Whilst this is going on, my Uncle talks my Nan into setting up a PoA (Oct 18), where he and his son are recorded as Attorneys. This is done without any of the families knowledge and comes after years of my Nan saying she’d never have a PoA.

    Recently, my Great Uncle, who lives with my Nan and has late onset Alzheimer’s suffered a nasty infection. My Mum and Auntie provided immediate care and dealt with the District Nurse. The district nurse instructed my Mum to book my Nan a memory test.

    The doctor called last week and performed the test. My Nan was found not to be suffering from dementia. I would point out that she is an extremely clever and astute woman when she is lucid.

    When I last visited, this Saturday just gone, I witnessed the stories. In some instances I managed to move the conversation or I’d simply nod along. When she asked if I still had a dog I knew she really wasn’t well. My dog passed away in 1997!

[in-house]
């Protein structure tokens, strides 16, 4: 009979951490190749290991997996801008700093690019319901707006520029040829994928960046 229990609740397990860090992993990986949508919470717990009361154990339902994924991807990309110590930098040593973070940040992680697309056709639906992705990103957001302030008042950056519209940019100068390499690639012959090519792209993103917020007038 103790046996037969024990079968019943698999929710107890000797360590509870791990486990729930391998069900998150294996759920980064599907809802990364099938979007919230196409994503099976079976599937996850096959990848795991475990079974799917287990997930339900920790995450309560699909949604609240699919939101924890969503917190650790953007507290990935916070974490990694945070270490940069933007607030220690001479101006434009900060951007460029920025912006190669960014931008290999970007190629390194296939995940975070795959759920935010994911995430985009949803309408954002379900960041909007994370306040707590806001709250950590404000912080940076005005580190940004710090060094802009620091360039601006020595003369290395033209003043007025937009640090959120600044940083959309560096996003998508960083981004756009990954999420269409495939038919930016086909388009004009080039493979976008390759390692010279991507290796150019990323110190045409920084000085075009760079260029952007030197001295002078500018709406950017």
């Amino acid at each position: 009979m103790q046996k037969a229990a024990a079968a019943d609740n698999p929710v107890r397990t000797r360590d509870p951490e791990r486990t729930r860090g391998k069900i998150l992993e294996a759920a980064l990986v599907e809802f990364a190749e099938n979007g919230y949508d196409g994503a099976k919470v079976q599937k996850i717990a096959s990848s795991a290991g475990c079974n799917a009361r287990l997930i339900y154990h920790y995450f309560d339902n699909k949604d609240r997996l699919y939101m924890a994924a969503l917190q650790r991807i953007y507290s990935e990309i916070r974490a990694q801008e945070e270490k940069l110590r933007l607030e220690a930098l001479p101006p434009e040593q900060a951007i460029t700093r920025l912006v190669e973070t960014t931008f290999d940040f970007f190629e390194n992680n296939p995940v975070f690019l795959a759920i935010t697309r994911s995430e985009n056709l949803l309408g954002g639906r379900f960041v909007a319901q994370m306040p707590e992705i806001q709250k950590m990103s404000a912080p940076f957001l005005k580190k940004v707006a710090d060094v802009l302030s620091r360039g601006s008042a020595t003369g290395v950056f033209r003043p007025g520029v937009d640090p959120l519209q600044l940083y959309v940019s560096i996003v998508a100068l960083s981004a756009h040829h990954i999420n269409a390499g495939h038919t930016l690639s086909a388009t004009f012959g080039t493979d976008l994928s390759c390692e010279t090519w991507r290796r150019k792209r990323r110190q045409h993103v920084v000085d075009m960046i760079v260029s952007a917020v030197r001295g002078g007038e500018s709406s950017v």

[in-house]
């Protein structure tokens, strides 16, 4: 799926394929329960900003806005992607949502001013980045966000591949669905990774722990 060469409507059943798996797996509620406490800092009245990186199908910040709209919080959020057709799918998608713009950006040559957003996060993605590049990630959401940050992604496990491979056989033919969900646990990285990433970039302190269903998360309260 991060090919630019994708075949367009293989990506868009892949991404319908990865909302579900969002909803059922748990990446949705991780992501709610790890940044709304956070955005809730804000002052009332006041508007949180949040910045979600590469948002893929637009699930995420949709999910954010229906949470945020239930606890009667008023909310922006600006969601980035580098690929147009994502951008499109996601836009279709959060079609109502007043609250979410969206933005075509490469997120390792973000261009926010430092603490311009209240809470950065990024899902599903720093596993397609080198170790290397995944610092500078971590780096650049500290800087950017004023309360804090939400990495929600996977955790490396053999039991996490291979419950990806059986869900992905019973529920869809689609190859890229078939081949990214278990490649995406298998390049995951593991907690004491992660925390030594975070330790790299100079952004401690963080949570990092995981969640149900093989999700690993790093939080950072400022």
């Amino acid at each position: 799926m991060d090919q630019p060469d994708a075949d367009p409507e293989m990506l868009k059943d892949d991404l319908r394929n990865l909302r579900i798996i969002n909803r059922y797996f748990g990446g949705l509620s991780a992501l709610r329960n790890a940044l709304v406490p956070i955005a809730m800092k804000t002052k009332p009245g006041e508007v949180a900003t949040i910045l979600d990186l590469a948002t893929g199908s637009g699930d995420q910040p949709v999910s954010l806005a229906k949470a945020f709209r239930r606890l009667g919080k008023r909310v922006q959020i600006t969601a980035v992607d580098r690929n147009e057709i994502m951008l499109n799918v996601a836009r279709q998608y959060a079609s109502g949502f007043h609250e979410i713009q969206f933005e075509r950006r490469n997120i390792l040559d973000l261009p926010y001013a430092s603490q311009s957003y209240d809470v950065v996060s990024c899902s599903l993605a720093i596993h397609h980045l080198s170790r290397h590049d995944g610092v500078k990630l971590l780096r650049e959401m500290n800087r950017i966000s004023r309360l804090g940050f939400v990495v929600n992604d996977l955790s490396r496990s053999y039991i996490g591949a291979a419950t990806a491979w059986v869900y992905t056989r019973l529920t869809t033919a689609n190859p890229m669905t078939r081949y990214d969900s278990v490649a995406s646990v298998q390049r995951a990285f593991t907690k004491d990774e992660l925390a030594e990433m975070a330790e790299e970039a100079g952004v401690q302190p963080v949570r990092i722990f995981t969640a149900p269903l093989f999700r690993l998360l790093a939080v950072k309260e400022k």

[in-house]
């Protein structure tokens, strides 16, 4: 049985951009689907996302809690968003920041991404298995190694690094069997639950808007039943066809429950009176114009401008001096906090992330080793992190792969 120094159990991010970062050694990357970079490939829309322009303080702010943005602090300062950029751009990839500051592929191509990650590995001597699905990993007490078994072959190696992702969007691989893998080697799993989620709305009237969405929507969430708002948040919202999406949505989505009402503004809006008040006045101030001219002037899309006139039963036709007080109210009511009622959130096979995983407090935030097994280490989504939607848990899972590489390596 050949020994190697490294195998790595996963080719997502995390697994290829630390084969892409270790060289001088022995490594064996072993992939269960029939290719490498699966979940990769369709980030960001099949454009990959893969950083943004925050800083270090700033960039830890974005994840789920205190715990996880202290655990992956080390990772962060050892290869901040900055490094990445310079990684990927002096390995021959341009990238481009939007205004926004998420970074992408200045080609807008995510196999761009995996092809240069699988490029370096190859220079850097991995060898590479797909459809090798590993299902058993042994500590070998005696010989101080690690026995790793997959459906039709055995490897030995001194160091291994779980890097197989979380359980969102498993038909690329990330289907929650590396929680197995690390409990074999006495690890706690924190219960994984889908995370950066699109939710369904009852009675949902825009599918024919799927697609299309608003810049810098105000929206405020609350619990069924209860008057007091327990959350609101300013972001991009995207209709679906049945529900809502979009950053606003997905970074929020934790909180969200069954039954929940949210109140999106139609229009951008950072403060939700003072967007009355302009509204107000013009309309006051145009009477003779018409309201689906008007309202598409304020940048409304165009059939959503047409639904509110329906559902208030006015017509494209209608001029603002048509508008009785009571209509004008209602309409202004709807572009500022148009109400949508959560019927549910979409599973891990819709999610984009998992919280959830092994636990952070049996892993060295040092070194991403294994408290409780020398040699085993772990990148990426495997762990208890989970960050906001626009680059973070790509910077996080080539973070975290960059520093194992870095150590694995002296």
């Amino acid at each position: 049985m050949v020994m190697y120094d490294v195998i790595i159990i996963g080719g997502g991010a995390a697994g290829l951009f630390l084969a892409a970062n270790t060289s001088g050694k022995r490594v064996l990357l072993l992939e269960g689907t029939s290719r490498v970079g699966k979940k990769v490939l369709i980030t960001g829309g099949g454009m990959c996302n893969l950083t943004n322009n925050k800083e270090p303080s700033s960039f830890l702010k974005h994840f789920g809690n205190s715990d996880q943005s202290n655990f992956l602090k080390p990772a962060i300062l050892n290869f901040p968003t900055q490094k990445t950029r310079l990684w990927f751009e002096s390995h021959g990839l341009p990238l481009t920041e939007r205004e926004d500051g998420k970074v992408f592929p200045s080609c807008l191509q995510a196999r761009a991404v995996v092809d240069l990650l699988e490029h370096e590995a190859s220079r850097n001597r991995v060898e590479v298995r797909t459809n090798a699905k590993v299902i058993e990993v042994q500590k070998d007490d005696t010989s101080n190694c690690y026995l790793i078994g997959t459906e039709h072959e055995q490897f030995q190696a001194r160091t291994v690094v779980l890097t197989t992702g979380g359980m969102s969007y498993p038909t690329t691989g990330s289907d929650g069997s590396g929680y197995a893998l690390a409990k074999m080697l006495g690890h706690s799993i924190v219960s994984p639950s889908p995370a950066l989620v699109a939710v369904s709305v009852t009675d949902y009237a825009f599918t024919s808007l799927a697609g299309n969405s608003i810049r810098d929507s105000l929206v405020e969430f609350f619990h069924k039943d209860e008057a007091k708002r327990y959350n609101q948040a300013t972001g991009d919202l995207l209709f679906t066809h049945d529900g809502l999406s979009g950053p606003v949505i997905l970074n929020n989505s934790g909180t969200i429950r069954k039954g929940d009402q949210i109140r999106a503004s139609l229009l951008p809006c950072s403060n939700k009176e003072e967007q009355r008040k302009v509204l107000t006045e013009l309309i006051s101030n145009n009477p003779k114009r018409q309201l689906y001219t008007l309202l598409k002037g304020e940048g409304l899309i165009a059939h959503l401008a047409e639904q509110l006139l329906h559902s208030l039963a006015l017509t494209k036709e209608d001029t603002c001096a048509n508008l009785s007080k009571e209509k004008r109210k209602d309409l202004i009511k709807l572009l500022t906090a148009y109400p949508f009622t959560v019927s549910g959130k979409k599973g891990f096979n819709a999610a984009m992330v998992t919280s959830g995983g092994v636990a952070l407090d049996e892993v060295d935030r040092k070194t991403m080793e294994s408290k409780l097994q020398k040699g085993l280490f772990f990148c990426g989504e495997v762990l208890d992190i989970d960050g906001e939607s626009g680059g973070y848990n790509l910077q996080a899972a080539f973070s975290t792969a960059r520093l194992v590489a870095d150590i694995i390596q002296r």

The question I have is, why is she concocting all of these malicious stories? What would cause her to do this if she doesn’t have dementia? Is the standard test performed by a GP a suitable measure?

    My Uncle and my cousin are unwavering in their view that there is nothing wrong with my Nan. In fact, they go so far to chastise us for even raising a concern about her mental well being.

    Any help or guidance with this is much appreciated.

    It reminds me so much of my paternal Gran who believed the old gentleman from across the road would break into her bedroom window and run off with clothes from her cupboard, ‘he’s faster than Linford Christie’. This was the late 80’s/early 90’s.

    Thanks in advance, a concerned Grandson.
     
  2. karaokePete

    karaokePete Registered User

    Jul 23, 2017
    4,892
    N Ireland
    Hello @Big02 and welcome to the forum. You have come to the right place for information and support.